On a sunny afternoon, at the lovely Golders Green Unitarian Church in London, followers of the Brahmo Samaj, Buddhist, Christian, Hindu, Jain, Jewish, Muslim, Sikh and Unitarian Universalist religions joined together in the third celebration of our fellow species, supported by the Director General of the RSPCA and speakers from The Doctor Hadwen Trust.
Sri Dimond, one of the editors of Lifescape magazine, the vegetarian, ethical glossy magazine for women, just embarking on its second year, also supported us and there was a photographer from the local press.
The service, with well-chosen readings, prayers, hymns and music from the harpist Marilene Berryman and organist Anna Parkitna, was again organised under the auspices of the World Congress of Faiths, of which Feargus O’Connor, minister of the Unitarians and QCA committee member, is secretary. Quaker Concern for Animals co-sponsored the event, at which we saw the launch of The Interreligious Fellowship for Animals and Universal Kinship Fund, which will be administered by The Doctor Hadwen Trust and will support their valuable ethical research in the field of human medicine.
Jackie Ballard, DG of the RSPCA, lit a candle for the world’s animals and we also remembered Molly Stacey, our life member of QCA, who died the day previously, Edna, a Unitarian friend and those animal companions whom we have lost. A candle was lit for Rabbi Professor Dan Cohn-Sherbok, who was unable to give our address because of illness.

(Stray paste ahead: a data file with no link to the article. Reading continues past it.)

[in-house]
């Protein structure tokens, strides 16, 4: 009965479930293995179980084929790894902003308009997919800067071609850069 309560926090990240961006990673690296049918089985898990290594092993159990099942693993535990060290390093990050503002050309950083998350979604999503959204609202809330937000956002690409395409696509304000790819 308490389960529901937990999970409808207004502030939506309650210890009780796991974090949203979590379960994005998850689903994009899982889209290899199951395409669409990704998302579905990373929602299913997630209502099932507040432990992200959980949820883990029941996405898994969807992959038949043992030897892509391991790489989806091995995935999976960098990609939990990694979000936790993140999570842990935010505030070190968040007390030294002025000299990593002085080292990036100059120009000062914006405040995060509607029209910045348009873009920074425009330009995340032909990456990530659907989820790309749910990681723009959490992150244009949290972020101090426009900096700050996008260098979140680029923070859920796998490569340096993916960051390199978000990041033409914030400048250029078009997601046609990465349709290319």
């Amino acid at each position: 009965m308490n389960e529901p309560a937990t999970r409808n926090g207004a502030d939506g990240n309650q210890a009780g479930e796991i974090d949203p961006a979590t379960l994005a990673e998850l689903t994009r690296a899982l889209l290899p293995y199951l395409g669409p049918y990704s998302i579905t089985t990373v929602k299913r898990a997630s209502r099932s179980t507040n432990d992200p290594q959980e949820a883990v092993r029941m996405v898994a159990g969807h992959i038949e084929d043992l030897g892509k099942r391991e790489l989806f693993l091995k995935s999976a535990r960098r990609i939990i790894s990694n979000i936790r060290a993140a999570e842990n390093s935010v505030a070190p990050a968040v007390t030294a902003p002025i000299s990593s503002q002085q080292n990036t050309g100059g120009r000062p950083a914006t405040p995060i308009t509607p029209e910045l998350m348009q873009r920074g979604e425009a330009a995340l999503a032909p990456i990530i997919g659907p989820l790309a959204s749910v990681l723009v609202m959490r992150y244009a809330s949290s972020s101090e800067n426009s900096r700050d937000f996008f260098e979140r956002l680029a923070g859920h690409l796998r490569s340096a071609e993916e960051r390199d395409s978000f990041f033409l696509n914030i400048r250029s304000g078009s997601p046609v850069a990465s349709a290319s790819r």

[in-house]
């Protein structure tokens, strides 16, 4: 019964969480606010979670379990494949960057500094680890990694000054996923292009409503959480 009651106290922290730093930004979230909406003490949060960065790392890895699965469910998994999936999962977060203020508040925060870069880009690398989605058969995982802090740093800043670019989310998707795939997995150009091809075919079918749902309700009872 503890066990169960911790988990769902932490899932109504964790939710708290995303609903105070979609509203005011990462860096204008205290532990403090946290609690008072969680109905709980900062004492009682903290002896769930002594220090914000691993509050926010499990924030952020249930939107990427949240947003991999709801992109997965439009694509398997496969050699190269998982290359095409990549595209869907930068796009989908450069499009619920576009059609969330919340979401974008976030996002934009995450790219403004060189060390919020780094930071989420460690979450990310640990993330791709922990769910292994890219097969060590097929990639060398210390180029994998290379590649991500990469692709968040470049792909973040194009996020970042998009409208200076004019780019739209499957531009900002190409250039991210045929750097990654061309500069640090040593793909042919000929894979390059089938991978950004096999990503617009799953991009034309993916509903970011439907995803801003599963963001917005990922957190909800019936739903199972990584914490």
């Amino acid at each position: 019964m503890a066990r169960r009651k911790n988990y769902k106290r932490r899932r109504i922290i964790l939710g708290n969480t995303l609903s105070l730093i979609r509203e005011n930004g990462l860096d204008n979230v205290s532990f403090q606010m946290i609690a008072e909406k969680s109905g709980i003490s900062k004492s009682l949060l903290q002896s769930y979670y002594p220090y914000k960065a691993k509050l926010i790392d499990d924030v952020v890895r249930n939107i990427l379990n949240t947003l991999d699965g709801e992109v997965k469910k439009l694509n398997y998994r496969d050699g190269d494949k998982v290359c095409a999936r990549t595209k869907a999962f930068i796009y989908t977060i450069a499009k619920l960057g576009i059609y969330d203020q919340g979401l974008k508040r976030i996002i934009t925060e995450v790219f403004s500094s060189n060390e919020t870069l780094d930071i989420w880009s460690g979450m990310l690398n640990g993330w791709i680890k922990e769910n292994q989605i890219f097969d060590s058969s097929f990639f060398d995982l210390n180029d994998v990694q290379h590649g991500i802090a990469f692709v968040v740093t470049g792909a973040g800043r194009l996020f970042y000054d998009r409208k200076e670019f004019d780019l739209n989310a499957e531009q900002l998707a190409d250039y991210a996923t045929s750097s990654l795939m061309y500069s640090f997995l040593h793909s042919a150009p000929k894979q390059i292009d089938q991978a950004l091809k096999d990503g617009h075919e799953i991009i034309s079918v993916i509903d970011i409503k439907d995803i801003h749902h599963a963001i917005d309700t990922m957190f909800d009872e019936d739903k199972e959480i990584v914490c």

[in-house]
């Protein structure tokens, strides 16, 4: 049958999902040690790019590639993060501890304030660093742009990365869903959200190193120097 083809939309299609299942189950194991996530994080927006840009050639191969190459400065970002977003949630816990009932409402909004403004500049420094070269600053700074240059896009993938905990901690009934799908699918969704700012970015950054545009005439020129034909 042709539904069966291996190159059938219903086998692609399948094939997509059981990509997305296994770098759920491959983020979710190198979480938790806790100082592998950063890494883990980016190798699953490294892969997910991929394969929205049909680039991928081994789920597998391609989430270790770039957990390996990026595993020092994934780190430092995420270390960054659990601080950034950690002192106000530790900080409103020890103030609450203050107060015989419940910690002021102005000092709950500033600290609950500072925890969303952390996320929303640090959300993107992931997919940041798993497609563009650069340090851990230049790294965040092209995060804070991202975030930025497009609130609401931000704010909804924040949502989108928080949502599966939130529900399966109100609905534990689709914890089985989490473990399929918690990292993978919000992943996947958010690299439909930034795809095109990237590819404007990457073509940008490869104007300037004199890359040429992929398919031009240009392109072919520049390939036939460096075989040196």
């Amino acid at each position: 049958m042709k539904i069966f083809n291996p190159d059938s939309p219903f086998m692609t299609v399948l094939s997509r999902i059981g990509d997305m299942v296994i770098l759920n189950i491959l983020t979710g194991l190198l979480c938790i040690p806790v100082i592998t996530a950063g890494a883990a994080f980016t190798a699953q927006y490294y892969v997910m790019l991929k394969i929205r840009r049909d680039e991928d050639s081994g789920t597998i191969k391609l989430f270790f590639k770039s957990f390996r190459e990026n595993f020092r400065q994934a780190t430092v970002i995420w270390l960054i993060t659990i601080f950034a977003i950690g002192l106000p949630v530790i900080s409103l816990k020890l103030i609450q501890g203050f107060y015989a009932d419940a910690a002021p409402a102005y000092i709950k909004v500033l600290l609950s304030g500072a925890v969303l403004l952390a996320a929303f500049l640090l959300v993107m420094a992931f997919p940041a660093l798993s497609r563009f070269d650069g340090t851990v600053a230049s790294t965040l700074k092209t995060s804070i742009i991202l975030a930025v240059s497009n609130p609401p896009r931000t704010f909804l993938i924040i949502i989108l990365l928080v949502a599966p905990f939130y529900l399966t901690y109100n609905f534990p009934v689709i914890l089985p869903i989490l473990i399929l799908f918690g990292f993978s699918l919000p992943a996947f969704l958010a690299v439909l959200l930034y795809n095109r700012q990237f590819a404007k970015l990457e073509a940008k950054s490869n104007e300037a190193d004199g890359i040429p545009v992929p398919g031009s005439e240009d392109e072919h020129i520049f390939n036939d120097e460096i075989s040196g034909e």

There was a recurrent theme throughout our service. We all, in some way or another, spoke of “kinship” and “fellowship”, of “the web of life”, of man’s overweening domination of a world not created by us and our sadness at the cavalier lack of respect accorded to creatures other-than-the-human, who do not speak our languages and whose own voices the majority refuses to hear.
The address, given by Feargus, explored the theme of emotion in other animals. We are generally open to the idea that the non-human primates share much of our make up and may react in ways we do, but there is also well-documented evidence that many other species reveal depths of emotion, hitherto considered the province of humans. Elephants may not have the power of human speech, but they have been known to shed tears at loss and ill treatment. Yet these facts are conveniently ignored, because if they were accepted, we would have to do something about it.
We hope to redress the balance in some way with our Interreligious Fellowship for Animals. This may be an innovation in this country. We aim to demonstrate to society that there are followers of all faiths, from all backgrounds, who feel strongly that our fellow species are due our compassion and respect and that a united, spiritual voice should be raised in their defence. We feel that this is long overdue.